TELECOMS SHAKE-UP COMING
IF TELECOMMUNICATIONS companies want to be more than simply providers of bandwidth in five years’ time, they need to move quickly to ready themselves for the changes ahead. Gartner analyst Will Hahn, speaking at the Garter symposium in Cape Town last week, warned that telecoms providers that didn’t transform would be in “a whole lot of trouble”.
Those carriers are under threat from a host of potential competitors – including new competitors, such as Google – that operate under a completely different set of rules than telecoms operators. There are also threats from new Internet protocol-based architectures that are more cost-effective to operate, content providers trying to take ownership of the client, the need to spend large amounts of money at a time when revenues are declining and new, more efficient business models usurping traditional ones.
Operators such as Telkom are already starting to see a marked drop in fixed voice revenues and the growth in fixed data and even mobile voice is starting to plateau, Hahn warned. The only market area expanding was mobile data.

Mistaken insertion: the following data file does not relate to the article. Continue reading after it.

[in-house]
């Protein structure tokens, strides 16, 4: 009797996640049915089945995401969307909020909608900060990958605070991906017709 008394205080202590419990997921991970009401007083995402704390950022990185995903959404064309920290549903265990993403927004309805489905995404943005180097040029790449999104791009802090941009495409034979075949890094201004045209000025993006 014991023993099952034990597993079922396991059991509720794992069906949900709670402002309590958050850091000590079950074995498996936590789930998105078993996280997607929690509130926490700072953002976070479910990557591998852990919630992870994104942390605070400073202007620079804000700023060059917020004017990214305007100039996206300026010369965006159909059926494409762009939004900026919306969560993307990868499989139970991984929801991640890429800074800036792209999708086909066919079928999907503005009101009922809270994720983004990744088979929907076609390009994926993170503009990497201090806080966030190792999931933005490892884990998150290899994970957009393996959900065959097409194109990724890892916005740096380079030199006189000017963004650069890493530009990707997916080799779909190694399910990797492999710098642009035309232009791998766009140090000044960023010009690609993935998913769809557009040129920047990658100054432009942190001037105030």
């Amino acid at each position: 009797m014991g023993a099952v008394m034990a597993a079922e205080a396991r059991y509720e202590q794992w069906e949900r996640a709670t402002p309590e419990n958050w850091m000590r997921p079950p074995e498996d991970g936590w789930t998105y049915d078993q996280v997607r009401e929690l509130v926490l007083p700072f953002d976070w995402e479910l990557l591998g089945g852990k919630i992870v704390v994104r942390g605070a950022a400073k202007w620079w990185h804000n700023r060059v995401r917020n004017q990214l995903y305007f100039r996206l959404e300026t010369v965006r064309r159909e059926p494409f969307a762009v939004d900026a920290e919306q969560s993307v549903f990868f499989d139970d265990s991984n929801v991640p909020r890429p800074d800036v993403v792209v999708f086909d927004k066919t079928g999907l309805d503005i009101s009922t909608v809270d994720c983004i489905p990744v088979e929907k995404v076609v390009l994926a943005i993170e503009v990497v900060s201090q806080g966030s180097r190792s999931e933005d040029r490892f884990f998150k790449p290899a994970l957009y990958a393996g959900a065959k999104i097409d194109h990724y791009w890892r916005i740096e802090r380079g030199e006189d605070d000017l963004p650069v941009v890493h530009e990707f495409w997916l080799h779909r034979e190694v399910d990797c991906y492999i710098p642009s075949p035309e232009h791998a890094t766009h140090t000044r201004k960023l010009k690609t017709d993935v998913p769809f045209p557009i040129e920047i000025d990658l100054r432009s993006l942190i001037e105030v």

Hahn said operators should currently be preparing for the massive change going to hit the market before 2012. Failure to do so wouldn’t result in companies closing but they’d certainly be relegated to a utility position, where all they’d be doing was providing low margin services to their current competitors.
There’s also a shift happening, with Asia overtaking Europe (and soon the United States) as the world’s largest telecoms market. The Middle East and Africa, while far behind the developed world, had moved ahead of Latin America and is growing faster than any other region.